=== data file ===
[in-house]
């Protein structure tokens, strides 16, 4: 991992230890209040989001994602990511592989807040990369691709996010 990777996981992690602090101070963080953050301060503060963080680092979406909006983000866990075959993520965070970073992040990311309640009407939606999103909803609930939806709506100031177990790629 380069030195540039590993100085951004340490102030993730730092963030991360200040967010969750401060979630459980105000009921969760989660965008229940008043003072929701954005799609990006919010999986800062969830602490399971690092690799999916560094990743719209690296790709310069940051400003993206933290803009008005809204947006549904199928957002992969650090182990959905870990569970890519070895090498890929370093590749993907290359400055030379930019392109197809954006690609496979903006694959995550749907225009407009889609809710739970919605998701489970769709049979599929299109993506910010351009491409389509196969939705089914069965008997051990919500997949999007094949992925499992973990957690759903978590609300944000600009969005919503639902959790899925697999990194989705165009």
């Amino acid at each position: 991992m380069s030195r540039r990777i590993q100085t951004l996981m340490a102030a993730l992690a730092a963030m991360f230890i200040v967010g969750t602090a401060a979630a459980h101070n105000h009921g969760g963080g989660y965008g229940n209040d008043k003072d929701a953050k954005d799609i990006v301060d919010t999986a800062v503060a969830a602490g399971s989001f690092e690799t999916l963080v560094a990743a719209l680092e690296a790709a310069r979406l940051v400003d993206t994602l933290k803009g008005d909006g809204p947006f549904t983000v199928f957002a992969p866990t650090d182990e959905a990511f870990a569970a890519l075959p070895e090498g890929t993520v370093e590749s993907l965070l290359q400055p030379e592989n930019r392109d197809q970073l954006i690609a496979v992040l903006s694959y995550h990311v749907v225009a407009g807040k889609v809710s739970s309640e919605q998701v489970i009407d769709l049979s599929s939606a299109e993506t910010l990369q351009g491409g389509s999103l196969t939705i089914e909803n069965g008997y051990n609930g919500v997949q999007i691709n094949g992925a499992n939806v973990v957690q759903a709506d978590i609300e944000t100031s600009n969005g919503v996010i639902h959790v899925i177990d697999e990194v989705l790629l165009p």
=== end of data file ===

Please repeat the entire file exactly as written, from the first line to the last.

[in-house]
């Protein structure tokens, strides 16, 4: 991992230890209040989001994602990511592989807040990369691709996010 990777996981992690602090101070963080953050301060503060963080680092979406909006983000866990075959993520965070970073992040990311309640009407939606999103909803609930939806709506100031177990790629 380069030195540039590993100085951004340490102030993730730092963030991360200040967010969750401060979630459980105000009921969760989660965008229940008043003072929701954005799609990006919010999986800062969830602490399971690092690799999916560094990743719209690296790709310069940051400003993206933290803009008005809204947006549904199928957002992969650090182990959905870990569970890519070895090498890929370093590749993907290359400055030379930019392109197809954006690609496979903006694959995550749907225009407009889609809710739970919605998701489970769709049979599929299109993506910010351009491409389509196969939705089914069965008997051990919500997949999007094949992925499992973990957690759903978590609300944000600009969005919503639902959790899925697999990194989705165009």
């Amino acid at each position: 991992m380069s030195r540039r990777i590993q100085t951004l996981m340490a102030a993730l992690a730092a963030m991360f230890i200040v967010g969750t602090a401060a979630a459980h101070n105000h009921g969760g963080g989660y965008g229940n209040d008043k003072d929701a953050k954005d799609i990006v301060d919010t999986a800062v503060a969830a602490g399971s989001f690092e690799t999916l963080v560094a990743a719209l680092e690296a790709a310069r979406l940051v400003d993206t994602l933290k803009g008005d909006g809204p947006f549904t983000v199928f957002a992969p866990t650090d182990e959905a990511f870990a569970a890519l075959p070895e090498g890929t993520v370093e590749s993907l965070l290359q400055p030379e592989n930019r392109d197809q970073l954006i690609a496979v992040l903006s694959y995550h990311v749907v225009a407009g807040k889609v809710s739970s309640e919605q998701v489970i009407d769709l049979s599929s939606a299109e993506t910010l990369q351009g491409g389509s999103l196969t939705i089914e909803n069965g008997y051990n609930g919500v997949q999007i691709n094949g992925a499992n939806v973990v957690q759903a709506d978590i609300e944000t100031s600009n969005g919503v996010i639902h959790v899925i177990d697999e990194v989705l790629l165009p």